As advanced as agriculture has become, there remains a pressing need for nondestructive ways to ”see” into the soil. Now the U.S. Department of Energy’s Advanced Research Projects Agency-Energy (ARPA-E) has awarded $4.6 million to Lawrence Berkeley National Laboratory (Berkeley Lab) for two innovative projects to address this gap, giving farmers important information to increase crop yields while also promoting the storage of carbon in soil.
One project aims to use electrical current to image the root system, which will accelerate the breeding of crops with roots that are tailored to specific conditions (such as drought). The other project will develop a new imaging technique based on neutron scattering to measure the distribution of carbon and other elements in the soil.
“Both technologies could be transformational for agriculture⎯for quantifying belowground plant traits and where carbon and other elements are distributed⎯and will enable the next generation of predictive models for agriculture and climate,” said Eoin Brodie, deputy director of Berkeley Lab’s Climate & Ecosystem Sciences Division and a microbiologist who is contributing to both projects. “They’re windows into the soil, something that we urgently need.”
Berkeley Lab received these competitive awards from ARPA-E’s Rhizosphere Observations Optimizing Terrestrial Sequestration (ROOTS) program, which seeks to develop crops that take carbon out of the atmosphere and store it in soil—enabling a 50 percent increase in carbon deposition depth and accumulation while also reducing nitrous oxide emissions by 50 percent and increasing water productivity by 25 percent.
Soil carbon deficits are a global phenomenon resulting from many decades of industrial agriculture. Soils have the capacity to store significant quantities of carbon, reducing atmospheric carbon dioxide concentrations while also enhancing soil fertility and water retention.
An EEG for plants
Development of the Tomographic Electrical Rhizosphere Imaging (TERI) technology, which was awarded $2.3 million by ARPA-E, is led by Berkeley Lab geophysicist Yuxin Wu, also in the Climate & Ecosystem Sciences Division. “You can think of it like brain imaging, or EEG, where electrodes attached to your head can record brain wave patterns,” Wu said. “The new technology will be like an EEG for plants.”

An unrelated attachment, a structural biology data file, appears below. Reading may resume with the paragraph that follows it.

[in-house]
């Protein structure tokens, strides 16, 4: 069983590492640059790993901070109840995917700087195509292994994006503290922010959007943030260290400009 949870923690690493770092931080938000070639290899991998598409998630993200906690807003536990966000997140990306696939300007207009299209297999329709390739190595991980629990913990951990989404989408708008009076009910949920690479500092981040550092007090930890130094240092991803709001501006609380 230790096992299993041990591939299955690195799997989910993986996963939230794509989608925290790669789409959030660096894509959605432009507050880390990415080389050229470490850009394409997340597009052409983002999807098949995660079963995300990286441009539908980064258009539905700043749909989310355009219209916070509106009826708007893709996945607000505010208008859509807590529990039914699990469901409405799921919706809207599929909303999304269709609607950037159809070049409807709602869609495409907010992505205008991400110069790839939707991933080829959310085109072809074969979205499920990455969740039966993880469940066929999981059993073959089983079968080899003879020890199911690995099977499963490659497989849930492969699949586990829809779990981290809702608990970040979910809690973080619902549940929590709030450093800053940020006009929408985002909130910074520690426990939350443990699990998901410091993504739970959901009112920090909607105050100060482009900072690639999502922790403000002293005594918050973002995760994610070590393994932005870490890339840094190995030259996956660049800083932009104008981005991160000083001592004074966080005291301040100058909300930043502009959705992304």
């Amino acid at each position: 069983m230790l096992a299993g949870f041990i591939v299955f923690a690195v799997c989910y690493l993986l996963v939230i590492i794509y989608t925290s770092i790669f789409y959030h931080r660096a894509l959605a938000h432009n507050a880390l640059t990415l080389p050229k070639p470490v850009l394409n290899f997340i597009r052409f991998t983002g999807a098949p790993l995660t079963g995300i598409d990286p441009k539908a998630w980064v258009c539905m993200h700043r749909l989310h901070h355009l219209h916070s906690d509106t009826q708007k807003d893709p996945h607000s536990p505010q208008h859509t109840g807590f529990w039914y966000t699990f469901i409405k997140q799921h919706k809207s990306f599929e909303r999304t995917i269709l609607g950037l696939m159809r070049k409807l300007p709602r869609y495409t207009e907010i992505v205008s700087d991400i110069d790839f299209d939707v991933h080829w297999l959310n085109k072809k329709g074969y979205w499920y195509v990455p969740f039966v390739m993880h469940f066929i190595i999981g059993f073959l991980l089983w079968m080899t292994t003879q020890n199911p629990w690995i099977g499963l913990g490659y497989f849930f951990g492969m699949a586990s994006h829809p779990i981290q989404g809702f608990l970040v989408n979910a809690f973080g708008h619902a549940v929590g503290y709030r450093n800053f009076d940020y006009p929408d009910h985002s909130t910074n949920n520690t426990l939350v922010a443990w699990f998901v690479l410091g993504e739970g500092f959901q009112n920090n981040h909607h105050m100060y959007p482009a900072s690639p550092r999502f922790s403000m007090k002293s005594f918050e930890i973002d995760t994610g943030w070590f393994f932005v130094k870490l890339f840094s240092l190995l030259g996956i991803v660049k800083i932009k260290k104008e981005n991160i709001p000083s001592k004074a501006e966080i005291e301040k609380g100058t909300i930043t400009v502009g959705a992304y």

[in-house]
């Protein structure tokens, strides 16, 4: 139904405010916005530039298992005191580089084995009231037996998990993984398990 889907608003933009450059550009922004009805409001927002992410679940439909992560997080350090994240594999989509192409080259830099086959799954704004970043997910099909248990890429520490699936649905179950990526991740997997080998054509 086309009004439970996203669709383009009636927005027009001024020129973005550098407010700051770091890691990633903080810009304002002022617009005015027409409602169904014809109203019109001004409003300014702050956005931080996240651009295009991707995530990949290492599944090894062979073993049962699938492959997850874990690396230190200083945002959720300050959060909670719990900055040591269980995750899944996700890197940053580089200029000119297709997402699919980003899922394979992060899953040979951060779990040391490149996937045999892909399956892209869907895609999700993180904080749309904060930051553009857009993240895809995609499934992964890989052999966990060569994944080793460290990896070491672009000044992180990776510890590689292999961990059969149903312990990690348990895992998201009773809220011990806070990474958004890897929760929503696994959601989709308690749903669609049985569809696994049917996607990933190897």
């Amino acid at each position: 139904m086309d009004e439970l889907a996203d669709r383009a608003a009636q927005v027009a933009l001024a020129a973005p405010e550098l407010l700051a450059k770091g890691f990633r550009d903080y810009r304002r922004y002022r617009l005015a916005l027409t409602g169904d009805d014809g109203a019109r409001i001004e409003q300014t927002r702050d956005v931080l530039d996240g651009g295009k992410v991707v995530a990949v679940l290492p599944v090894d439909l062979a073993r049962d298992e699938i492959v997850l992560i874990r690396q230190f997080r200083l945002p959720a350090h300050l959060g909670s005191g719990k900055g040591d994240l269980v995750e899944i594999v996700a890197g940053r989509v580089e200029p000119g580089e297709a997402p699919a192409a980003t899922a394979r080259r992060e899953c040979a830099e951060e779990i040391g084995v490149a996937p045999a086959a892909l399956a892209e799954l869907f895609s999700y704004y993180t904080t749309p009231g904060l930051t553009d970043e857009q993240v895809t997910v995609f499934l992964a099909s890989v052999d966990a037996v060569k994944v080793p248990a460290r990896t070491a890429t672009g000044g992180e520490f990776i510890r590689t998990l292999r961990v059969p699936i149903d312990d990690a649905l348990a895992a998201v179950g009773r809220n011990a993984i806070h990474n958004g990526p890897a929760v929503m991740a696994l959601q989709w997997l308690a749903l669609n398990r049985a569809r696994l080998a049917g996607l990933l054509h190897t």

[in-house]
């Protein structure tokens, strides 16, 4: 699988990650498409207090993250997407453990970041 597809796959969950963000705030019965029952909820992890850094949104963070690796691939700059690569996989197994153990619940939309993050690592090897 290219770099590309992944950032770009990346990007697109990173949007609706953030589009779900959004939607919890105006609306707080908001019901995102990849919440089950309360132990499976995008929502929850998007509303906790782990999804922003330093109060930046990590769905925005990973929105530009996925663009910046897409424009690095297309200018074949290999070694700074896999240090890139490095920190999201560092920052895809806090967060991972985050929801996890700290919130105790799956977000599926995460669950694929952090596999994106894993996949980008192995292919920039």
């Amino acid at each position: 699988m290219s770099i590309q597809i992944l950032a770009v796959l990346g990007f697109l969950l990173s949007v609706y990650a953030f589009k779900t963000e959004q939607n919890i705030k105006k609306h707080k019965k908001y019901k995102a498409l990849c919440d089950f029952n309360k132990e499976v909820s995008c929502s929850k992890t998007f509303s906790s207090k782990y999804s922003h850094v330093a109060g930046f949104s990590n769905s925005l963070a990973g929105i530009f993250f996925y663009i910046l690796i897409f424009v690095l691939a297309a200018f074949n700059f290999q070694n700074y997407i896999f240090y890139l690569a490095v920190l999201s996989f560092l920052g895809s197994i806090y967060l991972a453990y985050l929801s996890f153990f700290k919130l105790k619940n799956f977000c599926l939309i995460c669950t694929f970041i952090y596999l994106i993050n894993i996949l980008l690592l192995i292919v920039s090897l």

By sending a small electrical current into the stem, which will then travel throughout the root system, TERI will sense the electrical response of both roots and soil and provide information on root mass, surface area, depth, and distribution in the soil, together with data on soil texture and moisture content and how these variables change over time.
In contrast, the common approach to studying root properties, which goes by the moniker “shovelomics,” involves not much more than a shovel and a bucket of water before root analysis in the lab. “It’s a very labor intensive and low-throughput method to characterize roots,” Wu said. “And once you dig up the root, you’re done. You can’t look at changes over time.”
Wu has begun initial testing in the lab. Later he will do field testing with wheat crops in collaboration with The Samuel Roberts Noble Foundation. Based in Ardmore, Oklahoma, the Noble Foundation is the largest independent agricultural research institute in the U.S. with more than 13,500 acres of farmland carrying out research to enable farmers and ranchers to increase regional productivity and land stewardship.